A few summers ago, my daughter Sarah was bound for Denver. Sarah had committed to serve in the AmeriCorps’ City Year program. Before she left, I helped to pack up her car. She had a few meager belongings, mostly clothes and books. She had sold off almost everything else she had owned. She was off to more than a grand adventure; this journey was meant to jumpstart her career as an educator. Moments before she left, I took a photo of her at Kerry Park, overlooking the city of Seattle. In the photo she is holding her City Year badge and beaming with pride. She wanted to know if her passion for teaching was a passing fancy or her true heart’s desire. Soon she would find out.
By the time she arrived in Denver, she was short on money but long on determination. Having grown up in Seattle’s Queen Anne neighborhood, Sarah often described herself as being white and privileged, which on some scales might be true, but she was nowhere near to being a trust fund baby. The monthly stipend for her AmeriCorps service was so small that she qualified to get Medicaid and received food stamps to supplement her income. In Denver, she was assigned to a school that was located close to the largest housing development in the city. Classified as a red school, the predominately Hispanic school was marked for closure unless it could be turned around. Sarah’s students were in the third grade and lived in the neighborhood. Caucasian students were almost nonexistent, less than one percent of the total student body.
After Sarah settled into her post and life in Denver, she invited me to visit her school. Her third grade students called her Miss Sarah, and when they learned that I was her mother, they had questions for me. They wanted to know what Sarah was like when she was their age. “Well, she used to pretend that she was a lady bug,” I said, “And make strange clicking sounds, the ways she thought lady bugs talked.” What else, the kids wanted to know. “She used to like to go for moon walks,” I told them. “No matter what phase the moon was in, we would take walks, stare into the sky and search for the moon to see just how big it was that night.” Their faces were open and full of curiosity and every single one had something to share about Miss Sarah, how she talked to them, listened to them or helped them to read a story. Soon, I saw a different side of my daughter. She was touching young lives in a way that I did not know was possible—she was becoming a teacher.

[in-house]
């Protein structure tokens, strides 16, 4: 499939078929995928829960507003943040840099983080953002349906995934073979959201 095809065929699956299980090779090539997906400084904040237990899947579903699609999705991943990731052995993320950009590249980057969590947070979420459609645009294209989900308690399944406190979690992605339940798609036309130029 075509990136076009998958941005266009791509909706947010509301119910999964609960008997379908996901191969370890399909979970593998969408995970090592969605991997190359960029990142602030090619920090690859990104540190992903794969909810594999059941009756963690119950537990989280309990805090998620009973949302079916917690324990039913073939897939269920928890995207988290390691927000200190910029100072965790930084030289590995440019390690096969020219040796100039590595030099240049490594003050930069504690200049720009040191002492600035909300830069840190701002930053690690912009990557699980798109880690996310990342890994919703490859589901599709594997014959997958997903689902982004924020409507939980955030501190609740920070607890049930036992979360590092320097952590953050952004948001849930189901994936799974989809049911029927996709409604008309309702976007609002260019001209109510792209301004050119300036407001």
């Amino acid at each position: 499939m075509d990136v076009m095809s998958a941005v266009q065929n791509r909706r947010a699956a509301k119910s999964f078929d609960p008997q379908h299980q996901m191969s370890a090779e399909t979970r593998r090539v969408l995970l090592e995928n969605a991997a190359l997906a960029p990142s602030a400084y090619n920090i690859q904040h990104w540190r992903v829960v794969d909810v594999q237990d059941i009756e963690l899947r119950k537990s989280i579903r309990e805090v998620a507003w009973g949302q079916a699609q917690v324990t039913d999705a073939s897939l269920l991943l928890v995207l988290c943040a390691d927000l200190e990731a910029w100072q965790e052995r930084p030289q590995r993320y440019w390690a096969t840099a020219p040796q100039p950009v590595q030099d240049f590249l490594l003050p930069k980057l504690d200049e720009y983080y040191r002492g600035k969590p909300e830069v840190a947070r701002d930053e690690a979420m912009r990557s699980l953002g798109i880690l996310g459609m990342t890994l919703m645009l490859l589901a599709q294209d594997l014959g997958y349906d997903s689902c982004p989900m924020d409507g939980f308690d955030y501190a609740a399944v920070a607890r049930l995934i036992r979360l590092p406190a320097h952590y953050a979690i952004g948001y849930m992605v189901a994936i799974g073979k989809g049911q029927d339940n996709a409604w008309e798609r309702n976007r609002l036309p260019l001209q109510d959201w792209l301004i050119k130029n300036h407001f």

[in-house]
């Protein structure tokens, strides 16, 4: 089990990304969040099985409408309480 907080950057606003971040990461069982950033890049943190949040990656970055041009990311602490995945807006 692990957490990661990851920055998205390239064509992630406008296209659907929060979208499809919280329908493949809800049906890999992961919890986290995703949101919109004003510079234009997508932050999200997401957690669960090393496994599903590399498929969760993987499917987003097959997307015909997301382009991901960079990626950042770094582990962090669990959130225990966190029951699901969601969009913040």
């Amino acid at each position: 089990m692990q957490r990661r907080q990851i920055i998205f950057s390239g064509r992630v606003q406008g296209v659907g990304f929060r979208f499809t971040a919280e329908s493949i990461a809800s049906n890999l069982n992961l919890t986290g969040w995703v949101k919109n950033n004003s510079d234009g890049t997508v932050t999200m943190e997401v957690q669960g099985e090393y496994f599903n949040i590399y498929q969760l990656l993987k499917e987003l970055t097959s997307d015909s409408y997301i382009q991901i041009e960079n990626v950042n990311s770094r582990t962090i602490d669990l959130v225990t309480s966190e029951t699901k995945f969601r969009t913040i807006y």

Sarah’s budding career as a teacher didn’t include a plan to carry a gun. The threat of violence in schools is always there, but a shooting could erupt anytime in any public venue, from an outdoor concert to a movie theater. The NRA and the politicians who take their money do not address the real issue. This isn’t about the Second Amendment right to bear arms—that is just a smokescreen. The real issue is: Guns are a big business and make a lot of money for a few powerful people. The current leadership does not view the mounting number of the dead as important enough to put laws into effect that would reduce the huge profit that is made from the sale of assault weapons. It’s not only about changing gun laws, Oil and Coal also make a lot of money for a few powerful people. The current leadership will not take care of the environment or be stewards of our natural resources for the future of life on our planet. They are slashing programs that help the young: food stamps, lunch programs, Medicaid, and AmeriCorps. The White House budget proposal for fiscal year 2019 includes eliminating AmeriCorps, its many programs, and City Year. The White House doesn’t care about our children. And it does not have the heart to build a future for the young people of America.
Wherever you live, take a look around your community. The true leadership of America is not in the White House, and instead resides within our teachers and students. They are the ones who are brave, truthful and strong. They are the ones who have a heart. After her service with City Year, Sarah told me that her students were the real heroes. She thought she had learned more from them than they had learned from her. She thought her obstacles were small compared to her third-graders who had to face huge challenges every day; their lives were about struggle: the struggle to get to school each day, the struggle with poverty, language, or with an American culture that did not always treat them with fairness and dignity. Sarah said it was her students who taught her perseverance, the willingness to move forward no matter what and to build the strength to always have faith in herself. She saw that her calling was indeed to become an educator, so she could touch lives the way no one else could. She had learned from her students to grow a Heart That Will Never Stop.
Patricia Vaccarino has over 25 years' expertise working with a wide range of national and international clients, in all areas of public relations: managing worldwide campaigns for global companies and developing strategy for small companies, startup ventures, and individuals. She has written award-winning film scripts, press materials, articles, speeches, web content, marketing collateral, and five books. Please see her press kit.